Wyden Statement at Finance Committee Hearing to Consider IRS Chief Counsel, Social Security and Medicare Public Trustees
As Prepared for Delivery
The Finance Committee meets this morning to discuss an important set of nominations that are instrumental to the federal government’s finances.
First is the nomination of Marjorie Rollinson to be Chief Counsel at the IRS. The Chief Counsel’s office is responsible for ensuring the agency is implementing tax law by the books. It’s difficult to overstate the importance of this responsibility, but I’m pleased that the President has sent the Finance Committee such a qualified nominee. Ms. Rollinson has decades of tax and management experience in both the public and private sector, including several years at the Office of the Chief Counsel that she has been nominated to run. If confirmed, Ms. Rollison would be the first woman to serve as Chief Counsel.
As colleagues are aware, the IRS is waist-deep in its work to issue guidance related to the Inflation Reduction Act. Having a confirmed Chief Counsel will ensure this work is carried out to the letter of the law.
The Chief Counsel’s office also has an important role in the IRS’ efforts to move away from auditing low-income and middle class Americans and towards complex pass-throughs and wealthy individuals. This goes right to the heart of reality of the tax code: working Americans, most low and middle income, overwhelmingly comply with the law because their information is automatically passed on to the agency through payroll.
On the other side of the coin are these complex passthroughs and other structures often designed by the wealthy specifically for tax avoidance. I expect any Chief Counsel to provide support for the agency’s effort to put more attention on billion dollar partnerships rather than low-income individuals, and to ensure legal strategy is sound, as I have little doubt those who have made millions through tax avoidance schemes will be fighting this fresh approach with a legion of lawyers.
It’s no secret that Democrats and Republicans have differing views about how the IRS should operate. But the position of the Chief Counsel has historically been one that has received bipartisan support, and it is my hope that will remain true with Ms. Rollinson’s nomination. The last Chief Counsel, Michael Desmond, was reported out of the Finance Committee with a 26-2 vote, and was confirmed by the Senate with an 84-15 vote. I urge all of my colleagues to maintain this bipartisan support.
Now, on to the public trustees. The Board of Trustees of the Social Security and Medicare Trust Fund is responsible for issuing annual reports to Congress on the status of the Trust Funds that ensure Americans receive their earned benefits now and into the future.
The Board is made up of six members: the Treasury Secretary, the Secretary of Labor, the Secretary of Health and Human Services, and the Commissioner of Social Security, as well as two public trustees.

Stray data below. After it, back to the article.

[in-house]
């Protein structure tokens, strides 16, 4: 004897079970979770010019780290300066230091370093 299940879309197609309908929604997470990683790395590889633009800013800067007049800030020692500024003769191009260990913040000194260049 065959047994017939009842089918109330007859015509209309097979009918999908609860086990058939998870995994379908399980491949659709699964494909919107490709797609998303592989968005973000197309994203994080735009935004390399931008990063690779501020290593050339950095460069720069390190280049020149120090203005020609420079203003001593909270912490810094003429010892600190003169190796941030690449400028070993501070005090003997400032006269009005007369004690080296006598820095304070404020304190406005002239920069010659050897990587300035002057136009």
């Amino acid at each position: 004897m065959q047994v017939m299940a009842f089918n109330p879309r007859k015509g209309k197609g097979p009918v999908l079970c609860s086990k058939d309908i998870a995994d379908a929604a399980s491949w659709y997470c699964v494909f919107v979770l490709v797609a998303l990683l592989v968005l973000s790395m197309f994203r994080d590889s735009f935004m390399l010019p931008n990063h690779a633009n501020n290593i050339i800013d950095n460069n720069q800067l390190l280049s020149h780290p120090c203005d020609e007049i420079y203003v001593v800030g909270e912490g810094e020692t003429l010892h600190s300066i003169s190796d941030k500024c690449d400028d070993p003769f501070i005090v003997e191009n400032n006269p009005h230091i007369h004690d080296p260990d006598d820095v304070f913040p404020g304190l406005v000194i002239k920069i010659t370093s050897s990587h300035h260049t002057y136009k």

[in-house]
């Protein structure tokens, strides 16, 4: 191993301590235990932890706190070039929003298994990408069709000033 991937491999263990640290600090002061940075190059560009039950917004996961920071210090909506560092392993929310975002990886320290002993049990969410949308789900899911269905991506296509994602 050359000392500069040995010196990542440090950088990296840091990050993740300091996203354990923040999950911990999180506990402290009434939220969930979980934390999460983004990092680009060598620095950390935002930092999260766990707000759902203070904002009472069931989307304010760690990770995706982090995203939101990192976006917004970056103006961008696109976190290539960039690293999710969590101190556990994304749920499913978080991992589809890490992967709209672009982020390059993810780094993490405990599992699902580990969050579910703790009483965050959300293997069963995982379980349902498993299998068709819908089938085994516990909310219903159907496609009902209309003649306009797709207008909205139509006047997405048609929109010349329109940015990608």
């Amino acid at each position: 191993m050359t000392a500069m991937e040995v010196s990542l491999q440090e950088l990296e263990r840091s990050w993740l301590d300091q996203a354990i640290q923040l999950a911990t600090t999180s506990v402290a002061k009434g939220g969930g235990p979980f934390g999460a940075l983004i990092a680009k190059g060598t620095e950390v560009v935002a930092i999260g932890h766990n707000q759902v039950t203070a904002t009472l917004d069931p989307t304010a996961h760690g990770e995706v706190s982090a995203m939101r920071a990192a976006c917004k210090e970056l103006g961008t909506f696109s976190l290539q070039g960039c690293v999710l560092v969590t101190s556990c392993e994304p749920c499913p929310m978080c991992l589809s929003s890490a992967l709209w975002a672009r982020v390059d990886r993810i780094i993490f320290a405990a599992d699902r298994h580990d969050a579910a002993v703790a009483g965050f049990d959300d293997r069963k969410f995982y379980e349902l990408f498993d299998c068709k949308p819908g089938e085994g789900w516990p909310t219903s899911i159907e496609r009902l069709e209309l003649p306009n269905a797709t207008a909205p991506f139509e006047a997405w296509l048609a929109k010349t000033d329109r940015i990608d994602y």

The Board has been without public trustees for over eight years. Unlike most nominations that come before this committee, the public trustees do not represent the views of the President or the agencies they will be managing. The public trustees represent the American people, ensuring their voices and views are represented in the Board’s annual reports. The Finance Committee has long held the view that when the term of a public trustee expires, a new public trustee must be nominated to bring fresh views to the Board.
That’s going to include insight on emerging trends in Medicare, like how to update and strengthen the Medicare guarantee so it squarely addresses chronic illnesses that are the overwhelming concern for the program and the seniors who count on it. Improving chronic care is an effort that began in this committee on a bipartisan basis with myself and the late, great Senator Orrin Hatch, and I look forward to continuing our work in that bipartisan spirit.
That’s why I’m glad to see two new faces before the committee, although they need little in the way of introduction. Tricia Neuman is practically a household name when it comes to Medicare policy and finances as a longtime leader at the Kaiser Family Foundation. She worked in both the House and Senate, and when Americans read news articles about health care policy, it’s more likely than not that Ms. Neuman will have been interviewed for her insight.
Demetrios Kouzoukas has been nominated to fill the Republican slot for the public trustee. Mr. Kouzoukas has extensive experience across our federal health programs, serving at both Health and Human Services and the Centers for Medicare and Medicaid Services, as well as a variety of roles in the private sector.
Both nominees have the experience needed to represent the public and ensure the integrity of the Board’s reports. I’d also like to emphasize that this role requires putting the public interest first, not the interests and values of your day job and other financial relationships. The financial future of both Social Security and Medicare are on the minds of families across the country as well as lawmakers, and work will need to be done to chart a course that will protect and strengthen Americans’ earned benefits. I want to thank the trustees for considering this role as it will require dozens of hours of time each year and sweat equity to fulfill this public service.
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